To answer the heat question, a floor is heated by radiant transfer. All surfaces exchange heat based upon their different temperatures, house to floor and floor to basement soil.

As for the felt, it is a poor vapor barrier, actually classed as a class II or class III vapor retarder depending on the weight of the felt. Plastic sheeting is a class I.

Some good reading here.

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Old 03-24-2019, 11:01 AM   #8
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Re: Floor insulation, no subfloor


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To answer the heat question, a floor is heated by radiant transfer. All surfaces exchange heat based upon their different temperatures, house to floor and floor to basement soil.

As for the felt, it is a poor vapor barrier, actually classed as a class II or class III vapor retarder depending on the weight of the felt. Plastic sheeting is a class I.

Some good reading here.

Bud
So what I gathered from reading this article is do not do fiberglass roll insulation unless you put a rigid barrier under it. This is a catch22 for me. My crawl space entrance is so small that getting foamboard in is not really practical.
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Old 03-24-2019, 11:24 AM   #9
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Re: Floor insulation, no subfloor


Save me going back and reading the entire thread, but "why". What is your objective, warmer floors, lower heating costs, other?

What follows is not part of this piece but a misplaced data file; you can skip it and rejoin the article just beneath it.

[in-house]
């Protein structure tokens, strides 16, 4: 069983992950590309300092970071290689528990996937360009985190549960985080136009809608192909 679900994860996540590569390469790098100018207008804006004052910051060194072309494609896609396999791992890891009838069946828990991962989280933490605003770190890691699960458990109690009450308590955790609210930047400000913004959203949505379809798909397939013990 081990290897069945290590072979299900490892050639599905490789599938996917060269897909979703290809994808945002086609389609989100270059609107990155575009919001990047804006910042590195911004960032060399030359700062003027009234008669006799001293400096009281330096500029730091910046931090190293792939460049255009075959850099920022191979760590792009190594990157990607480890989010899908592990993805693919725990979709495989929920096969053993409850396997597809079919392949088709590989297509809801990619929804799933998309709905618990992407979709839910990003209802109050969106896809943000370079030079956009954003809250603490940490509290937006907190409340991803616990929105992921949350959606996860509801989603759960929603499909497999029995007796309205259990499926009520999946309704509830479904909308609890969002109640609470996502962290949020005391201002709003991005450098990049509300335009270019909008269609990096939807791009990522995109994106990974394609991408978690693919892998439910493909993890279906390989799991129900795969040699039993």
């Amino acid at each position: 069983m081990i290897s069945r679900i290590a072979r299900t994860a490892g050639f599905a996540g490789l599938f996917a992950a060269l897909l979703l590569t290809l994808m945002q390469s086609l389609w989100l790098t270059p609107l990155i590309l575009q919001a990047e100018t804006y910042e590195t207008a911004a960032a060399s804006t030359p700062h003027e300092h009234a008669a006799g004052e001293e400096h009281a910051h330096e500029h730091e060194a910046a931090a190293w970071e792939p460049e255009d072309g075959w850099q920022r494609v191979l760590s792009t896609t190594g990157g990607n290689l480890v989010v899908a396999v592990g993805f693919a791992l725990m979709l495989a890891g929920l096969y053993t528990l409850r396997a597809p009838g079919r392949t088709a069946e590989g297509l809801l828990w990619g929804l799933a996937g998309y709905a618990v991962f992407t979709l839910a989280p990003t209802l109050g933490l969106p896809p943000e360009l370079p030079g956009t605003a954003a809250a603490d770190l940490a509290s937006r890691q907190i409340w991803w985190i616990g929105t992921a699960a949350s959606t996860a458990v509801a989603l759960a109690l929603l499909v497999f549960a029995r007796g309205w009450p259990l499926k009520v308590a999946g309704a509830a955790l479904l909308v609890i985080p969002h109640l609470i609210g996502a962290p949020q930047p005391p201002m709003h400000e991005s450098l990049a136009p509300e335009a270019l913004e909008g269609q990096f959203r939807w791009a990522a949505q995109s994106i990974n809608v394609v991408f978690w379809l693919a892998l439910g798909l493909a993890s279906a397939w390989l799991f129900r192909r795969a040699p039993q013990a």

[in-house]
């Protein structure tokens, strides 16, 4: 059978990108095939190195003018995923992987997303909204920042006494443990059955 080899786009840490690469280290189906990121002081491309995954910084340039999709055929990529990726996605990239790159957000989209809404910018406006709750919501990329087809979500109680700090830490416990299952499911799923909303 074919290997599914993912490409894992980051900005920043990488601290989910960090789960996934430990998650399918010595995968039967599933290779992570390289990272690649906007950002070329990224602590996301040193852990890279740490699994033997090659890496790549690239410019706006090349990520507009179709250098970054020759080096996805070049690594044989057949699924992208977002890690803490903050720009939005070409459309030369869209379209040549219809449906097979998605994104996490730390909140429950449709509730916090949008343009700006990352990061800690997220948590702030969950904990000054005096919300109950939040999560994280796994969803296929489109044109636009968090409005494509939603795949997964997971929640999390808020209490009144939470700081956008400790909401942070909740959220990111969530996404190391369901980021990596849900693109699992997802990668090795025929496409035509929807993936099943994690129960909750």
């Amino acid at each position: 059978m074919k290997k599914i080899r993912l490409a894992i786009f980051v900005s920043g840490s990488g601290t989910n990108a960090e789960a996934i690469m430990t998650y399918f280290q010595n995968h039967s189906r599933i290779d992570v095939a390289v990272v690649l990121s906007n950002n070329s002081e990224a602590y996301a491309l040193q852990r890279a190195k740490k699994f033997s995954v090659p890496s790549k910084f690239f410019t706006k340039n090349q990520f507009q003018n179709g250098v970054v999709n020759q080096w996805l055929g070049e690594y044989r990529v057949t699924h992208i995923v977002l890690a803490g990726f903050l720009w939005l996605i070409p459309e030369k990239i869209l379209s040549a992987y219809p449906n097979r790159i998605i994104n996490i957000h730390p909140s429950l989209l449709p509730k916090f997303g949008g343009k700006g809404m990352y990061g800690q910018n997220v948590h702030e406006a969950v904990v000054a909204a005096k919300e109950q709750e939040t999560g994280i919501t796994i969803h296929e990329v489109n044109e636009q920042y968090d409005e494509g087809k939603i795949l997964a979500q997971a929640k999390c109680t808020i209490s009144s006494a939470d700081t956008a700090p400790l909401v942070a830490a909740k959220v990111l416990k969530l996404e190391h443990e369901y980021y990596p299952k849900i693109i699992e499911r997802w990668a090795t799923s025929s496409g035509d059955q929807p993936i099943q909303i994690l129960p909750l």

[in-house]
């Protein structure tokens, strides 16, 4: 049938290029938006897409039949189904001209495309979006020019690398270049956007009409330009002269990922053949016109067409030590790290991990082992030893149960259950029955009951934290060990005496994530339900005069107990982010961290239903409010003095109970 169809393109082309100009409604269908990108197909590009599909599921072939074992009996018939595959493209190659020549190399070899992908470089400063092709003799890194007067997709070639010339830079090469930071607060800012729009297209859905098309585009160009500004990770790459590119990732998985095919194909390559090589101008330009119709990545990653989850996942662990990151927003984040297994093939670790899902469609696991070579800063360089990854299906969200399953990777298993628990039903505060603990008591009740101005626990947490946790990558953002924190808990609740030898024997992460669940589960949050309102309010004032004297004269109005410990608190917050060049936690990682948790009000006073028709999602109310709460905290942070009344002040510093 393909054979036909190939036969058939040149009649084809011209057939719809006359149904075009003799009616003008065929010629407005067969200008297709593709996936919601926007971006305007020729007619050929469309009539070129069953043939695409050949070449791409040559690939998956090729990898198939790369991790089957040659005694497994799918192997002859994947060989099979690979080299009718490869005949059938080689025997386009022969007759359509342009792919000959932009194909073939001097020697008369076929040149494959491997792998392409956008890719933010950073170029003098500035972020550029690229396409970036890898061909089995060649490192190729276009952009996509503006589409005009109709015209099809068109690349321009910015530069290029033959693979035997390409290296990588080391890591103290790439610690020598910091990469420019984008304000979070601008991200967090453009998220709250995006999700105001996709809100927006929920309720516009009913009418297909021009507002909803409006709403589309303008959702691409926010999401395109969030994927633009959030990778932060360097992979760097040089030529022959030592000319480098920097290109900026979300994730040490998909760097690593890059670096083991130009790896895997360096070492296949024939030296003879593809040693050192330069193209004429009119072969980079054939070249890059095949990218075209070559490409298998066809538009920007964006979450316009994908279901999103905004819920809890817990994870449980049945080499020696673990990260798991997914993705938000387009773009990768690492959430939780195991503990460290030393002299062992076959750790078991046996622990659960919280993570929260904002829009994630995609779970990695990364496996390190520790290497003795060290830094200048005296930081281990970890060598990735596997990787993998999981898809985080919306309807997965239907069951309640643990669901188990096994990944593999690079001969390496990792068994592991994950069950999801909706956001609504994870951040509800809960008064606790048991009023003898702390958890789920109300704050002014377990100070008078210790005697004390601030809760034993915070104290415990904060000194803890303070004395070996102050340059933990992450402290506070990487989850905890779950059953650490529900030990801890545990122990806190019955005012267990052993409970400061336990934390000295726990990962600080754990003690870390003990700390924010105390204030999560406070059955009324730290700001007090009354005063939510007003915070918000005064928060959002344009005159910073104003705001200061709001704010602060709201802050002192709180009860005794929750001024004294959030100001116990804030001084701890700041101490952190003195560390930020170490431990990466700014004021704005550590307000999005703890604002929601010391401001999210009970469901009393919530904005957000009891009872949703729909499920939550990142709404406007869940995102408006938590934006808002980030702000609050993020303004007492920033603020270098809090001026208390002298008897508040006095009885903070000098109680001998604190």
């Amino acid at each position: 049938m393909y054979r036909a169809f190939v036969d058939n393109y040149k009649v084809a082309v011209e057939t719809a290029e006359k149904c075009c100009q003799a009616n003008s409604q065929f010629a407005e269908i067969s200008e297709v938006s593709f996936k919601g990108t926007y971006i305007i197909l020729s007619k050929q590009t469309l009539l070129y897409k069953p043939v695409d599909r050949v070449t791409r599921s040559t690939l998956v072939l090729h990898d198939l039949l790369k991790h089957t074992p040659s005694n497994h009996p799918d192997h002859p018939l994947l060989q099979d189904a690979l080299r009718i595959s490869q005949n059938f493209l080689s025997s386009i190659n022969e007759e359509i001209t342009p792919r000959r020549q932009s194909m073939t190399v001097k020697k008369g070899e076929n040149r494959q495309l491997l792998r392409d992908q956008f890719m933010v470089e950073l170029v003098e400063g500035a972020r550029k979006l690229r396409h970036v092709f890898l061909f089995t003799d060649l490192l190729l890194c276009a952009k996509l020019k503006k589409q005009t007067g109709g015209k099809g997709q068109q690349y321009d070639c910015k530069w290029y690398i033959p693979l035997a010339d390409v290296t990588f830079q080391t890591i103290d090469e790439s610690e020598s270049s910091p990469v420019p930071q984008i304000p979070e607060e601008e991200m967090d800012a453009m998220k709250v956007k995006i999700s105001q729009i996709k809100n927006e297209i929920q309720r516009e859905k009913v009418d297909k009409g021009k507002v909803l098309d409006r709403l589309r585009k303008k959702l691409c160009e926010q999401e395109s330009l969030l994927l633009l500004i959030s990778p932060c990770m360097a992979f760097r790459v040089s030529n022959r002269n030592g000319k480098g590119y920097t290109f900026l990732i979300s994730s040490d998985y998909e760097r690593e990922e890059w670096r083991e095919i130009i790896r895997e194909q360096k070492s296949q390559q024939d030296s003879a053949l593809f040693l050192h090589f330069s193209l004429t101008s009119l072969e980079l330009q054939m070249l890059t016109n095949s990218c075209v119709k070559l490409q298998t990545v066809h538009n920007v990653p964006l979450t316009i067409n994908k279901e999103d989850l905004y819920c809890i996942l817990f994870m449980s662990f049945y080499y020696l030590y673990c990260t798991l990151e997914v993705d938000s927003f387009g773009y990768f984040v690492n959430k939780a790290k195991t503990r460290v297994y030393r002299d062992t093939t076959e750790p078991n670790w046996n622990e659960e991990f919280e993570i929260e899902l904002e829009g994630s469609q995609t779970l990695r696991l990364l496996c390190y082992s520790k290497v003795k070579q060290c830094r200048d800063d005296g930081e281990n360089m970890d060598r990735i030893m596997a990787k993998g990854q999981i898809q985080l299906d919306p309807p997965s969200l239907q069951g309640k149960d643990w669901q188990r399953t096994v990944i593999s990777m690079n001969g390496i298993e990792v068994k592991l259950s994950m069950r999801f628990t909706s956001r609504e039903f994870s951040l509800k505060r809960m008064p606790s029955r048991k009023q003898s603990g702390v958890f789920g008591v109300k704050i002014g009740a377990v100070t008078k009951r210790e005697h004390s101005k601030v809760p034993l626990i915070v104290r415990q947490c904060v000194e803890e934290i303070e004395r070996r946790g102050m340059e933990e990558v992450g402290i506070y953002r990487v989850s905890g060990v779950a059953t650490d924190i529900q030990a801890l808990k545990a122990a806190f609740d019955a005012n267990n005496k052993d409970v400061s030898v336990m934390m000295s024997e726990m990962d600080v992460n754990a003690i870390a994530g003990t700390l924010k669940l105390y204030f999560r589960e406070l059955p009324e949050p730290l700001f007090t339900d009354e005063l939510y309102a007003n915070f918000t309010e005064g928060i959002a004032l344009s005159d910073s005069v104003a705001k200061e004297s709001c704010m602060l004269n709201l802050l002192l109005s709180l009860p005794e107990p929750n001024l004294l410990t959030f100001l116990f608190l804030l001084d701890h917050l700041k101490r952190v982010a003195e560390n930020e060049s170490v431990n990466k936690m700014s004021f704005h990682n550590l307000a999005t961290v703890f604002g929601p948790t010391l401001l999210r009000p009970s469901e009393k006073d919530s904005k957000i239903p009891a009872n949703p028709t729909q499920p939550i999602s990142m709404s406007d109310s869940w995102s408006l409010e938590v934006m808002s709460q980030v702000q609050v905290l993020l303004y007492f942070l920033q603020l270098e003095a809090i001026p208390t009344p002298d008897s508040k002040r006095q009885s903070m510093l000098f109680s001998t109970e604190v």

I do energy auditing way up here in Maine and heat loss through our floors is only part of the energy costs, of course few homes up here are over a crawl space and NONE of them are unvented. So I suspect that insulating those floors will do little to reduce your heating costs.

If cold floors are the problem, air leakage is probably the major issue and that needs to be taken care of even if you go ahead with some form of insulation. Any cold air that leaks in drop right to the floor thus drafty and cold.

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Old 03-24-2019, 11:37 AM   #10
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Re: Floor insulation, no subfloor


Warmer floors during the winter is the objective. I have hardwood floors nailed directly onto the the joists, and so I imagine cold air gets through the gaps between the hardwood planks, or the heat escapes the same way.
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Old 03-24-2019, 12:06 PM   #11
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Re: Floor insulation, no subfloor


AND there is no wall insulation yet--going to hire a pro to blow in cellulose.
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Old 03-24-2019, 08:22 PM   #12
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Re: Floor insulation, no subfloor


I would consider installing foam board up between the floor joists and against your felt paper. You can rip it to width in the yard so that you can fit it through your opening. Once the foam is in place against the felt, I would use cans of spray foam to air seal between the foam and the joists. What you do next depends on your priorities. You could fill the rest of the space between the joists with fiberglass or rock wool. Or see how the one layer of foam works.
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Old 03-25-2019, 11:54 AM   #13
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Re: Floor insulation, no subfloor


Why don't you want to encapsulate the crawl space?

Floor insulation doesn't work well due to thermal bridging and air movement.

In NY you have humid summers, vented crawl spaces have moisture problems, the venting makes it worse.

If you have ducts in the crawl space you can see very significant energy savings making it a semi-conditioned space.